The RWMA classification system is used in resistance welding to select the appropriate filler metal for a specific application. By choosing the appropriate RWMA class, engineers and welders can ensure consistency, quality, efficiency, and cost savings.
RWMA classes are standards used in the resistance welding industry to classify the composition and properties of materials used in welding operations, for example, welding electrodes. The RWMA classification system provides a standardized method for identifying and selecting the appropriate material for a specific welding application. The classes are based on the chemical composition and mechanical properties of the material and are intended to provide guidance on the suitability of the material for a particular welding application.
There are four RWMA classes, each with its own specific properties and characteristics:
- Class 1: A group of copper alloys with good strength and high electrical conductivity. Often used to weld aluminum and other good conductors.
- Class 2: A group of copper alloys with even stronger properties than Class 1. Often used for high-production operations.
- Class 3: Heat-treatable copper alloys with a combination of high tensile strength and good electrical and thermal conductivity. Frequently used for inserts, die casing, or seam welder bushings.
- Class 4: Beryllium-copper alloys with extremally high hardness and compressive strength. Often used for projection welding, flash welding, and butt-welding applications.
What is the use of RWMA classes?
RWMA classes aim to help find and select the appropriate material for a specific welding application and therefore can help to ensure the quality of the weld, increase efficiency, and reduce costs.
This is basically due to the following reasons:
- Consistency: The RWMA classification system provides a consistent and standardized method for selecting the appropriate alloy for a specific welding application.
- Quality: By selecting the appropriate RWMA class, engineers and welders can ensure that the material used in a welding operation will have the necessary properties to produce a high-quality weld.
- Efficiency: The RWMA classification system helps to reduce the time and effort required to select the appropriate alloy for a specific welding application, as the required properties and characteristics of the material are clearly defined by the RWMA class.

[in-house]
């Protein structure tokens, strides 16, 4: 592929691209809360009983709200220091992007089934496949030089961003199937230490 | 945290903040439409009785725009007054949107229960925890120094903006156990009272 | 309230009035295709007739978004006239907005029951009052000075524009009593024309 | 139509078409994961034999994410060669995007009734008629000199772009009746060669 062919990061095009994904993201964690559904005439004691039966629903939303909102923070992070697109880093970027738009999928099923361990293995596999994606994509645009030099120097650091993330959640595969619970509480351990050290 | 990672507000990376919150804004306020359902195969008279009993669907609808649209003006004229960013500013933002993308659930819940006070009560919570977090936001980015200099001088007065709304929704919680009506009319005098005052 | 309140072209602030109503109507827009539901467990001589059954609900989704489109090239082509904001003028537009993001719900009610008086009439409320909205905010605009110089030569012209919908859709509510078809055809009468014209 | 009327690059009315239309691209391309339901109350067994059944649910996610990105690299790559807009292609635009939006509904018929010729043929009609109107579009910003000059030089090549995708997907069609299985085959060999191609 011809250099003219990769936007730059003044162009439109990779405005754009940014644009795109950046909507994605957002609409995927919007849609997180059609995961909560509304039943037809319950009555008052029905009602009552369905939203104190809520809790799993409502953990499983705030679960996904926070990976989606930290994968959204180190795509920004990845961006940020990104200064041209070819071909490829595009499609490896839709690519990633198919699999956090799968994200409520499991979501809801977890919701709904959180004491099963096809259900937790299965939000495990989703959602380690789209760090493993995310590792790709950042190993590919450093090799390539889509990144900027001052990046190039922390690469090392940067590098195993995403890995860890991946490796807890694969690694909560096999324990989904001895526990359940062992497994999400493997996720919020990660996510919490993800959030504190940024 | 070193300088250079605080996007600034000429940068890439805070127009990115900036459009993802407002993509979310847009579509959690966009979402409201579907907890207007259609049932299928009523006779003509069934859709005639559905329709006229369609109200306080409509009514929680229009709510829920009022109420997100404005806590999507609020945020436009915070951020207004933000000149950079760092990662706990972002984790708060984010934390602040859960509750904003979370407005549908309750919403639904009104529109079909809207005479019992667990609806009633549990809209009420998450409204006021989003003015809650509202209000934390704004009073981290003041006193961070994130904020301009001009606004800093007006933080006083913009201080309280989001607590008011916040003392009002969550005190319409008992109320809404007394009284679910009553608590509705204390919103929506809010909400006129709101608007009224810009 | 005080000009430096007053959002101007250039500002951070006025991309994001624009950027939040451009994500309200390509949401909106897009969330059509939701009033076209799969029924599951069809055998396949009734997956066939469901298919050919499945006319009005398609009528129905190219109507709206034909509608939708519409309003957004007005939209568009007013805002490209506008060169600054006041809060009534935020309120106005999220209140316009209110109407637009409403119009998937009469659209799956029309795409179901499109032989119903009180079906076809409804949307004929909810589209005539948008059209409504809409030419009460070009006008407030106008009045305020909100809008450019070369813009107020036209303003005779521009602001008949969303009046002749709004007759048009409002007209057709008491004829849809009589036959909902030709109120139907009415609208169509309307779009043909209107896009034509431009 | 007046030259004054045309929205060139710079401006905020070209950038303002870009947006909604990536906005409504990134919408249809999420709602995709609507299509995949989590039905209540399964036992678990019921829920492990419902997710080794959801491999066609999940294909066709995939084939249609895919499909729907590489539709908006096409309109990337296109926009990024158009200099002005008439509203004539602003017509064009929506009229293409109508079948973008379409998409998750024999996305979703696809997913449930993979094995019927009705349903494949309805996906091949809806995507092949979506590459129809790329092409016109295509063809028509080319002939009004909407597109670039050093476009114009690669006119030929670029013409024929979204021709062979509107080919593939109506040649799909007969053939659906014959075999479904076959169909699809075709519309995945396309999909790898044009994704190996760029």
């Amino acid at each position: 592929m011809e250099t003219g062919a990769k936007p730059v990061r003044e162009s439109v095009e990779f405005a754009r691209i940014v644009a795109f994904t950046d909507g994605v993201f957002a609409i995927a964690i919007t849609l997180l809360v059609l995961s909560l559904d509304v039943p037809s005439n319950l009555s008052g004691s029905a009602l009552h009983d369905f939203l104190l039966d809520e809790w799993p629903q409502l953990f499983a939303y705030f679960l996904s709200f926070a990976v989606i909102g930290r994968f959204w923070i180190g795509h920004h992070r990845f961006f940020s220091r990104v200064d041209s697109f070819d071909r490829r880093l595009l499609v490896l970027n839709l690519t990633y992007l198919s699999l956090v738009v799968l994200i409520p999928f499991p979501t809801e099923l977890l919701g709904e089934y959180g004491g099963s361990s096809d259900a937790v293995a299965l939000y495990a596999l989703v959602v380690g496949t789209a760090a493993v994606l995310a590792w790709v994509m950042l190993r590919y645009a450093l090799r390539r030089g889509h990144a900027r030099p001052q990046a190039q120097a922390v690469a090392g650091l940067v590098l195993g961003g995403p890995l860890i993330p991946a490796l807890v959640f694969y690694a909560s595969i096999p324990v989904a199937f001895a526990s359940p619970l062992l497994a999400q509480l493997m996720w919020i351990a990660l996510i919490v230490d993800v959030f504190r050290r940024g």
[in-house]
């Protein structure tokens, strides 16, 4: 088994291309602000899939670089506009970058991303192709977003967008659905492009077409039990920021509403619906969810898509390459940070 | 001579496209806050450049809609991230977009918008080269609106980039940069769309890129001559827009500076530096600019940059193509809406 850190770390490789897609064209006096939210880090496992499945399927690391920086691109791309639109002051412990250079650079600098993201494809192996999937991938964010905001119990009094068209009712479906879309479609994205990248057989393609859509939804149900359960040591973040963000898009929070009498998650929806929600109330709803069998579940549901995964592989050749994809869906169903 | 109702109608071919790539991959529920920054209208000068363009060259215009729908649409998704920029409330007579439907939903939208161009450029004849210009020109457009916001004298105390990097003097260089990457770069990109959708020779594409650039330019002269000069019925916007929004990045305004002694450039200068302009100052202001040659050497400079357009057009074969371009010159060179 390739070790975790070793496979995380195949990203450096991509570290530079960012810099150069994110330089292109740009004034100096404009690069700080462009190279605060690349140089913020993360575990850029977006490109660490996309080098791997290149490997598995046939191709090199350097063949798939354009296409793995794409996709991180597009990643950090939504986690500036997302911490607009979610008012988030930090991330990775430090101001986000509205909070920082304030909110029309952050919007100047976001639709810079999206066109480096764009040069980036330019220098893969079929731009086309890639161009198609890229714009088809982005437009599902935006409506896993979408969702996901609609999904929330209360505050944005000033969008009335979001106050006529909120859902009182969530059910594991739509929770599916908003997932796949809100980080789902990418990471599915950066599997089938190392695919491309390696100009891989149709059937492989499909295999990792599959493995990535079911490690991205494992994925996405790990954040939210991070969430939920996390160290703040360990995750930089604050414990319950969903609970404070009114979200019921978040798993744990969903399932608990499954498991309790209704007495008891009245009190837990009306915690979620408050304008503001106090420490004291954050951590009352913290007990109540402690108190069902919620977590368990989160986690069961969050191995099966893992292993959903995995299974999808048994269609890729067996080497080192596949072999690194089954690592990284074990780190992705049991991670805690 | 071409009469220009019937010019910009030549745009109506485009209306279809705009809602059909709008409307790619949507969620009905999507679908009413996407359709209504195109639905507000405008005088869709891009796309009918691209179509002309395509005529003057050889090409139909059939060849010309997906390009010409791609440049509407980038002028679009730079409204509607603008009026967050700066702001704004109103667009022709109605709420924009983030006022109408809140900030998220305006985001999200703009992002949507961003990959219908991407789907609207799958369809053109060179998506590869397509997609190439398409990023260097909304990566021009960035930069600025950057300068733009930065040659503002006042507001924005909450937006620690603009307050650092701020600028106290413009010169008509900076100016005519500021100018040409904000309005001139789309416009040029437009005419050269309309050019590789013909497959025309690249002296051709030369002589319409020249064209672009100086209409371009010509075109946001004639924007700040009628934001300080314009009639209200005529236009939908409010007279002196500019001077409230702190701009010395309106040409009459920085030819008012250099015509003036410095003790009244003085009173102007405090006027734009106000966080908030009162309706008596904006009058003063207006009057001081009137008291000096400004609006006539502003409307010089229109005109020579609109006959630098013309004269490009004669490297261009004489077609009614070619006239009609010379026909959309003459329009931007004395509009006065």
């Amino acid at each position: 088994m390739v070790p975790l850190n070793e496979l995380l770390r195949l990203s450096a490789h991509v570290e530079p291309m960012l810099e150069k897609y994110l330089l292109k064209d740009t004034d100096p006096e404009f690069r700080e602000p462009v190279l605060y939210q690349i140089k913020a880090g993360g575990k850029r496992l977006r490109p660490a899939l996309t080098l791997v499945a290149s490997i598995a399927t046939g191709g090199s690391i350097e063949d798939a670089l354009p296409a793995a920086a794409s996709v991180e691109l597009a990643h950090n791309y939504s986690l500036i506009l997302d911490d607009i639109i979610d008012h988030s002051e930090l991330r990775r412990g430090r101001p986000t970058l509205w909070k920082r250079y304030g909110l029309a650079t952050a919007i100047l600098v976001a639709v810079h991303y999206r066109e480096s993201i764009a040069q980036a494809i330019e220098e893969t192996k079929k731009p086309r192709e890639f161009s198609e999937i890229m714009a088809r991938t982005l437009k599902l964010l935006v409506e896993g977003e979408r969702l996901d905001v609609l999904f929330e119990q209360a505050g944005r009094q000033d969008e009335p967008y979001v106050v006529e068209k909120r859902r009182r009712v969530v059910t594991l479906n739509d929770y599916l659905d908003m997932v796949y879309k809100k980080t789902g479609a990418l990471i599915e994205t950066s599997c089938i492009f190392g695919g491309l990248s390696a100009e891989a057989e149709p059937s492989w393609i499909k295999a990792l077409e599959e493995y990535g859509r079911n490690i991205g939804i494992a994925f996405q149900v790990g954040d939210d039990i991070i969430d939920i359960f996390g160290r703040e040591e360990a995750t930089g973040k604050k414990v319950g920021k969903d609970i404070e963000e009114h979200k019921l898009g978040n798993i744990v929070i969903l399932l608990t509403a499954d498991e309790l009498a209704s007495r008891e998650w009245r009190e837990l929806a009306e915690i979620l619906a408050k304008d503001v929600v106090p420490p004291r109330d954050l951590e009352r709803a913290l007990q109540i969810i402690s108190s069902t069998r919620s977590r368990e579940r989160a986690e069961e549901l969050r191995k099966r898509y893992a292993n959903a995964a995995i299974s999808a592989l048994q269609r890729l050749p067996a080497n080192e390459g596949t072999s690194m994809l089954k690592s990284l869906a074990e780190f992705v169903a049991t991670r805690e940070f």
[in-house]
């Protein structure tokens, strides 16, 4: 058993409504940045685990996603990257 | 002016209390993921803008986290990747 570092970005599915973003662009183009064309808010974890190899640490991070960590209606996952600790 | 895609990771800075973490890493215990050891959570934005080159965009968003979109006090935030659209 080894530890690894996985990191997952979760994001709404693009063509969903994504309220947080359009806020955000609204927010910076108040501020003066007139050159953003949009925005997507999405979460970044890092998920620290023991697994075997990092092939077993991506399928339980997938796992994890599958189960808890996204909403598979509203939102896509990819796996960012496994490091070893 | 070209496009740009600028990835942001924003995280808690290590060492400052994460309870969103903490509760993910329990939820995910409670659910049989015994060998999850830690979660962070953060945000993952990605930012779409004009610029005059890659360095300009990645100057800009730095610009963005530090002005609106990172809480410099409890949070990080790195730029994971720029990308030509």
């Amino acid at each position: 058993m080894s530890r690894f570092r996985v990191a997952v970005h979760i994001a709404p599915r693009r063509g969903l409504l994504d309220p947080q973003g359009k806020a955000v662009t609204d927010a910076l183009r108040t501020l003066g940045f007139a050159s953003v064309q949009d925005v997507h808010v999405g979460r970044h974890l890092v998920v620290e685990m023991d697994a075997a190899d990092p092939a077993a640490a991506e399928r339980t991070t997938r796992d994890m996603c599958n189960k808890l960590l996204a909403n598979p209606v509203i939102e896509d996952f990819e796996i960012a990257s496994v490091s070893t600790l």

- Cost savings: By selecting the appropriate RWMA class, engineers and welders can help to reduce the costs associated with welding operations by using an alloy that is optimized for the specific application, rather than using a more expensive one that may not be necessary.
Use cases for RWMA classes
AMPCO METAL produces a wide range of high copper alloys that are well-suited for several applications in the process of resistance welding. To help you find the right material that fits your needs best, we ranked AMPCOLOY® according to the RWMA classes mentioned above.
Class 2 alloys
- AMPCOLOY® 972: We suggest using this alloy for electrodes for welding cold and hot rolled steel, stainless steel, and low-conductivity brass. It can be used for flash welding dies and as electrodes for welding steel and other coated materials. It is classified as an RWMA class 2 alloy.
Class 3 alloys
- AMPCOLOY® 88 / AMPCOLOY® 89 / AMPCOLOY® 91 / AMPCOLOY® 95 / AMPCOLOY® 940: Due to their combination of high tensile strength and good electrical and thermal conductivity, these alloys are ideal for spot and seam welding electrodes of welding high resistance materials such as stainless steel, monel metal, and nichrome. They can also be used for seam welder bearings, electrode holders, and other current-carrying structural parts.
Class 4 alloys
- AMPCOLOY® 83 / AMPCOLOY® 944: These alloys offer extremally high hardness and compressive strength and are best used for welding and flash but welding electrodes. Furthermore, they can be used for some projection welding applications where heat is not excessive.
For further information about resistance welding, please download our free «AMPCO METAL guide for resistance welding and anti-spatter»